From Wladawsky-Berger’s blog entry on Carlota Perez’s analysis in 2005:
She mentions three particular structural tensions that we need still to work out in order to move on: investments continue to be focused on short-term gain, not on long-term production and growth; the social system continues to foster an unstable environment in which the rich get richer and the poor get poorer; and there is too much idle money chasing and inflating assets like housing and not going into expanding the demand needed to soak up all the excess supply being produced.â€
And from the Wall Street Journal in April 2009:
The Mushahar in Bihar are part of a political and economic shift that is building across the Indian countryside. The transformation, largely driven by development spending by national and state policy makers, will be put to a test starting next week. The world’s largest democracy kicks off a month of polling April 16 in which many of the leaders behind these experiments are seeking re-election.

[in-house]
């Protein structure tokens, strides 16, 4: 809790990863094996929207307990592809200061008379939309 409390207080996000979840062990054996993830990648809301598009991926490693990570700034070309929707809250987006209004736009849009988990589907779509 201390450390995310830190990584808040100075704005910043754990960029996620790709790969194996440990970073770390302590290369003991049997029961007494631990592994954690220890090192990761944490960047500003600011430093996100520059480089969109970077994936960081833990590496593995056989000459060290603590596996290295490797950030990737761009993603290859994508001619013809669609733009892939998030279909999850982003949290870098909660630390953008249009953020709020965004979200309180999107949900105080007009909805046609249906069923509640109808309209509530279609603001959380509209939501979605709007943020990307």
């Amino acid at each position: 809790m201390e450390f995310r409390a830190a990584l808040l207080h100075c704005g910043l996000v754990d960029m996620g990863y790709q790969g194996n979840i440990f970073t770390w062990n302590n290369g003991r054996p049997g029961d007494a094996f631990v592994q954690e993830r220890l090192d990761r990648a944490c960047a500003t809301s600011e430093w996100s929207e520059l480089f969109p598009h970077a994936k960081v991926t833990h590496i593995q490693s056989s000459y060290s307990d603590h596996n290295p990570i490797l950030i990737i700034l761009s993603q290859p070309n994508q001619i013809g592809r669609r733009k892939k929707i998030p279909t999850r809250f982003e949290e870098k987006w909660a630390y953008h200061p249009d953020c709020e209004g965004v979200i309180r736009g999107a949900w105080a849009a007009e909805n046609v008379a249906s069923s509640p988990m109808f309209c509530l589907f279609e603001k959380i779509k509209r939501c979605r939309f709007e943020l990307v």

Growth has slowed in the new India of technology outsourcing, property development and securities trade. But old India — the rural sector that is home to 700 million of the country’s billion-plus people — shows signs it can pick up the slack. The rural awakening helps explain why India continues to grow even as the U.S. recession drags on the world economy.
The very idea of the “elevator pitch” encodes a complex economic theory in which investment ideas are supposed to be reducible to 1minute sound bites that professional money managers have the judgment and expertise to screen.Â To me, one of the problems in the US economic system is that too much power is concentrated in the hands of professional money managers – from bankers to venture capitalists to investment advisors.Â For 30 years or more, we in the US have been force fed a theory that the government doesn’t have the expertise to pick winners and losers compared to the nimble and efficient market. And certainly, it is clear that the government can blow lots of money on nonsense. But compare the Internet, developed by a government monopoly and by DARPA and then NSF, to Pets.com or, worse,Â Countrywide, and ask which was a better considered, smarter investment.